Our Police Protectors
History of New York Police
Chapter 21, Part 2

By Holice and Debbie

 

Joel B. Erhardt, United States marshal and ex-Police Commissioner, at the banquet given by the Police Inspectors and Captains, at Delmonico's on January 21, 1884, spoke to the toast of "the Police." Speaking for the Police force generally, he said:

"Now, we do not thing we are a lad lot of men, Superintendent, nor Inspector, not Captain, Sergeants, nor Patrolmen. In the first place we are men who do work in uniform, under rules and regulations prescribed, and which we are bound to obey. We are charged with enforcement of all laws, Federal, State, and Municipal. We are a very hard working class; one a year,

Page 476

of late years, we have permission to give a dinner; and a few of us assemble as you see us; at twelve tonight we shall again be on our posts, there to remain. Almost all of us have families, and try to bring up our children so that they will not fall under the ban of the law, or in the custody of our successors; we send them to school, and we cloth them as well as we are able. We have a home, not a very large one--still its a home; and we are not well off in the world's goods; once in a great while some kind friend gives one of us a point, and we make a few hundred dollars; but, generally, we get pricked, and attend to our legitimate business. There is no class of citizens who fall from grace less frequently than we, and we are never better pleased than when the morals of society improve and we have no cause to make arrests.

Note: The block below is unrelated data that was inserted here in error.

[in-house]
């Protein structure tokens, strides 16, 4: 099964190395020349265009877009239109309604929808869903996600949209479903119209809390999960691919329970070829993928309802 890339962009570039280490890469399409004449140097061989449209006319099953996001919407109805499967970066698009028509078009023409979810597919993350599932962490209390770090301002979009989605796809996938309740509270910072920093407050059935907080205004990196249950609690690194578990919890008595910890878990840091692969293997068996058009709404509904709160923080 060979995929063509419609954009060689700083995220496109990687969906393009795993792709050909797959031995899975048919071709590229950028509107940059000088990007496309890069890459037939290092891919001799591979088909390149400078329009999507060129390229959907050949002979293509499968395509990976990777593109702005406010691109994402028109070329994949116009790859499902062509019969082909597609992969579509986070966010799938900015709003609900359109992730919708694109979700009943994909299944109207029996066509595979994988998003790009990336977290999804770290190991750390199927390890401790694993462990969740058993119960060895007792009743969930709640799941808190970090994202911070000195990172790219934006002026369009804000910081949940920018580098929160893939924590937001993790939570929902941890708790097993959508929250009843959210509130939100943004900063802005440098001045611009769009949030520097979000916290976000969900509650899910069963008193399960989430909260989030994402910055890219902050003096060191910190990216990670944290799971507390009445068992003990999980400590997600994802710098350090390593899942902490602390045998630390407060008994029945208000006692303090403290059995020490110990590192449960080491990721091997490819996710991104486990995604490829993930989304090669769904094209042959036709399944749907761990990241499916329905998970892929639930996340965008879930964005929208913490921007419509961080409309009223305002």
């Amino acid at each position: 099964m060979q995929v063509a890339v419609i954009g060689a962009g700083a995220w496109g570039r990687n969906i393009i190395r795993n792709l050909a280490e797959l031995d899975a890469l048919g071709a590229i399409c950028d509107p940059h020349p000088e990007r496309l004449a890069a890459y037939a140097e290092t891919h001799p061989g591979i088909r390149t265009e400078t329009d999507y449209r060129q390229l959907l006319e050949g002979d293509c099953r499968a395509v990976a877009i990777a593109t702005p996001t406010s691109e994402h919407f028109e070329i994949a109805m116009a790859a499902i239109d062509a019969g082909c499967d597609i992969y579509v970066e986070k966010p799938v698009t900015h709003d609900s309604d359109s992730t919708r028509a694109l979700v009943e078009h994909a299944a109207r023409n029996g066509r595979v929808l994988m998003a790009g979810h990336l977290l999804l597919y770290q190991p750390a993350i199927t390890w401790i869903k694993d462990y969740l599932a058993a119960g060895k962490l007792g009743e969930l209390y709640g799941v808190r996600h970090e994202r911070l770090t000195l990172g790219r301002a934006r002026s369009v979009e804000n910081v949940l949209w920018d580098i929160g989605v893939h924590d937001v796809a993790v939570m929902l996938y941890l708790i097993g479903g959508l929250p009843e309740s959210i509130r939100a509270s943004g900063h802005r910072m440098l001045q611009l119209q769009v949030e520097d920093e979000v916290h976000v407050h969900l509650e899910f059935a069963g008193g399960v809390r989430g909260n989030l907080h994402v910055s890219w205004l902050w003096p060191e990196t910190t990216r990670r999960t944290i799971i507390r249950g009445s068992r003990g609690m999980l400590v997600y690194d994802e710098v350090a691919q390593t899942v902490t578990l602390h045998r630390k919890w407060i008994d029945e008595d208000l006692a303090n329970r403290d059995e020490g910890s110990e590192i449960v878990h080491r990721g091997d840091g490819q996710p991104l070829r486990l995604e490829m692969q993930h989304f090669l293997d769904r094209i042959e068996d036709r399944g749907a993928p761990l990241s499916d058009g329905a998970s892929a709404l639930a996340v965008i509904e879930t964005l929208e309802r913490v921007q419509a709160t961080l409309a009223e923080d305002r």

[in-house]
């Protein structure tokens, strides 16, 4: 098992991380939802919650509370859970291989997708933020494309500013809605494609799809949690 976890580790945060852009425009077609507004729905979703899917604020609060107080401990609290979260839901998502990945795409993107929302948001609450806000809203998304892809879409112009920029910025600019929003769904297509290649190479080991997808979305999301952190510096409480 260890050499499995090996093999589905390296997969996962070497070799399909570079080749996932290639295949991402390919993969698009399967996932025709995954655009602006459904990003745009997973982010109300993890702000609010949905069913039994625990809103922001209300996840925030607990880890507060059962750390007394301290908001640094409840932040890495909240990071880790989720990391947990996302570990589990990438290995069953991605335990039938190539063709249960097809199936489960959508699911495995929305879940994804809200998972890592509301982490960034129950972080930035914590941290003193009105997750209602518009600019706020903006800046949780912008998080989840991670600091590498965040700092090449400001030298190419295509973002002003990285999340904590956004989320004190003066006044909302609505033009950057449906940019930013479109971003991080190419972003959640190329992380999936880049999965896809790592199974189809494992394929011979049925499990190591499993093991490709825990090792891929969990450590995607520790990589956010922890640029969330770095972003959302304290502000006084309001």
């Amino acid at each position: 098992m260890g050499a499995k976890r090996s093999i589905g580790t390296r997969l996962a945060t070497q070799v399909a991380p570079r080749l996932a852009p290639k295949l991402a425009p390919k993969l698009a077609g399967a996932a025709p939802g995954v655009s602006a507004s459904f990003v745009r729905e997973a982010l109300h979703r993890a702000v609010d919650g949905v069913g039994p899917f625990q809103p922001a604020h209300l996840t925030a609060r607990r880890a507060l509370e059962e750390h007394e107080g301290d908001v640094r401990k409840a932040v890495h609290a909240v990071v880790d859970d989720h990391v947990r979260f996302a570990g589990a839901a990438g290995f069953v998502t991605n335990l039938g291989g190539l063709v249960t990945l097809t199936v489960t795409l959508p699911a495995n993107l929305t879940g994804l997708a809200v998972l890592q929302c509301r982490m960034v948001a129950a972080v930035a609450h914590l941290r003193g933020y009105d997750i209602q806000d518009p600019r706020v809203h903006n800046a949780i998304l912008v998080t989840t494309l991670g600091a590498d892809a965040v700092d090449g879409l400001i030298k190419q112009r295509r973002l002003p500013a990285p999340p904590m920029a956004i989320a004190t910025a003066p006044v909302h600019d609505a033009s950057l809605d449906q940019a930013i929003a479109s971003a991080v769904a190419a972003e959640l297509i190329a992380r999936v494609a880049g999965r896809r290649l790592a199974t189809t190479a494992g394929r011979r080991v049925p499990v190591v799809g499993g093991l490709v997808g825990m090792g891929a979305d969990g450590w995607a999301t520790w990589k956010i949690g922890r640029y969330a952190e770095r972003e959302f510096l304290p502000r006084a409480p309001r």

"Please to remember that when the old world has done with her criminals, they seek our shores, so that we have some of the worst of the world, which, with the aid of the best commanded and managed Detective force in the world, we keep in subjection or in jail; while we have the real population of new York, we have the floating population of the cities in close proximity, giving a population of nearly two-and-a-half millions to protect and watch.

Page 477

"Our hours of duty vary a little--we have a long day for patrol and a short one--but we are always on duty, subject to call at any house of the night or day. We cannot change our residences without notice to the Board of Police, and we are obliged to change if we are transferred, if we ever expect to see our fireside; so that we have no settled habitation. WE are out in all sorts of weather, often unprepared, and from exposure we have lost about seventy within the last few years. This is aside from the death rate; and we have had six killed, and any number stabbed and maimed. As we are not permitted to engage in any other business our income is always limited. We have a few days vacation annually, and at the end of five years we are fit for nothing else than to be a Policeman. WE thus lose many social rights, such, for instance, as assembling together, and have not even the right, as a body, to petition.

"If you will peruse recent history you will see how much crime we have detected and punished, and it requires no great stretch of imagination to realize how much we have prevented.